State: Nebraska

Nebraska’s “Opportunity Scholarships Act” creates state’s first private school scholarship

It’s a historic year for K-12 education in Nebraska. Lawmakers just passed the Opportunity Scholarships Act, the first state-run K-12 private school choice program in the Cornhusker State. This new scholarship aims to make private schooling an affordable choice for all Nebraska families in need. 

What is the Opportunity Scholarships Act?

The Opportunity Scholarships Act is a bill signed into law by Governor Pillen. The bill creates a scholarship program to support low-income families in Nebraska who wish to send their children to nonpublic schools. 

How will the program work? The bill sets aside $25 million per year in tax credits for taxpayers who donate to non-profit Scholarship Granting Organizations. In other words, taxpayers who give to a Scholarship Granting Organization can receive a reduction on their tax bill. The Scholarship Granting Organizations will then use the donations to give private school scholarships to eligible families in need. In short, this is a “tax-credit scholarship program,” similar to ones already in places in Nebraska’s neighbors Kansas and Iowa. The tax credits will be available beginning in 2024.

While other states have tax-credit scholarships, this program is the first of its kind in Nebraska. 

Who can apply to the Nebraska Opportunity Scholarships program?

The goal of Nebraska’s new scholarship program is to offer low-income and middle-income families a school choice they otherwise couldn’t afford. Lawmakers estimate that the new scholarship program will allow about 5,000 additional students to choose private schools in Nebraska.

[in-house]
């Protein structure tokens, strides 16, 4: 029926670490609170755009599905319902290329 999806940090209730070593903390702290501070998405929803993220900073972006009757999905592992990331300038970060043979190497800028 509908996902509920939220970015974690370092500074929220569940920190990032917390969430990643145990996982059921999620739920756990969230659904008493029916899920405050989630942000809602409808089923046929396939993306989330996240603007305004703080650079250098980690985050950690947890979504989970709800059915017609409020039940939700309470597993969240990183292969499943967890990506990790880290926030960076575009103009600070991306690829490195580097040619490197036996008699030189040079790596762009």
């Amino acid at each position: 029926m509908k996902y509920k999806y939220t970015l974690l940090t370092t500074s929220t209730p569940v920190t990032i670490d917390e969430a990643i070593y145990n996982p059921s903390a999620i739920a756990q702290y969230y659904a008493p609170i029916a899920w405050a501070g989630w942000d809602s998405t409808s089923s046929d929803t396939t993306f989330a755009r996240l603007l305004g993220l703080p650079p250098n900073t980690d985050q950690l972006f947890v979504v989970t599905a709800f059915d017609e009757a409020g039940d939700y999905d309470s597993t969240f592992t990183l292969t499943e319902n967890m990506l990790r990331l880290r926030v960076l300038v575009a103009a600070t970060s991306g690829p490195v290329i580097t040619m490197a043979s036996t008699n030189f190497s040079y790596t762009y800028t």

The Opportunity Scholarships program is designed to serve families in need. Once the program is up and running, it will prioritize serving students already receiving scholarships, as well as their siblings.

Next, the program gives priority to children from the lowest-income families (students from families that earn up to 100% of the federal poverty level), as well as eligible students with special needs, experiencing bullying, in foster care, denied option enrollment, or with a parent or guardian actively serving in the armed forces or National Guard.

After these applicants receive scholarships, organizations will continue to prioritize applicants according to income. Scholarship organizations will give final priority to students from families earning up to 300% of the federal Free and Reduced Lunch rate.

In most cases, a student must either 1) be transferring from a public school, or 2) be entering kindergarten or ninth grade in order to apply. However, in future years, students already receiving a scholarship, and siblings of students who are already receiving a scholarship, will not need to meet either of those requirements. 

To receive a scholarship, eligible families will apply to a Scholarship Granting Organization. These non-profit organizations will manage the distribution of scholarships and help walk families through the application process.

How much is the Opportunity Scholarships amount and where can families use their scholarship?

Opportunity Scholarships will provide families up to about $9,200, which is about 75% of state per-pupil funding in Nebraska.

Families can use their scholarship at any qualified private school in Nebraska. This means a nonpublic elementary or secondary school in the state that meets all health and safety codes and anti-discrimination provisions, and that fulfills the approval requirements of Nebraska’s State Board of Education.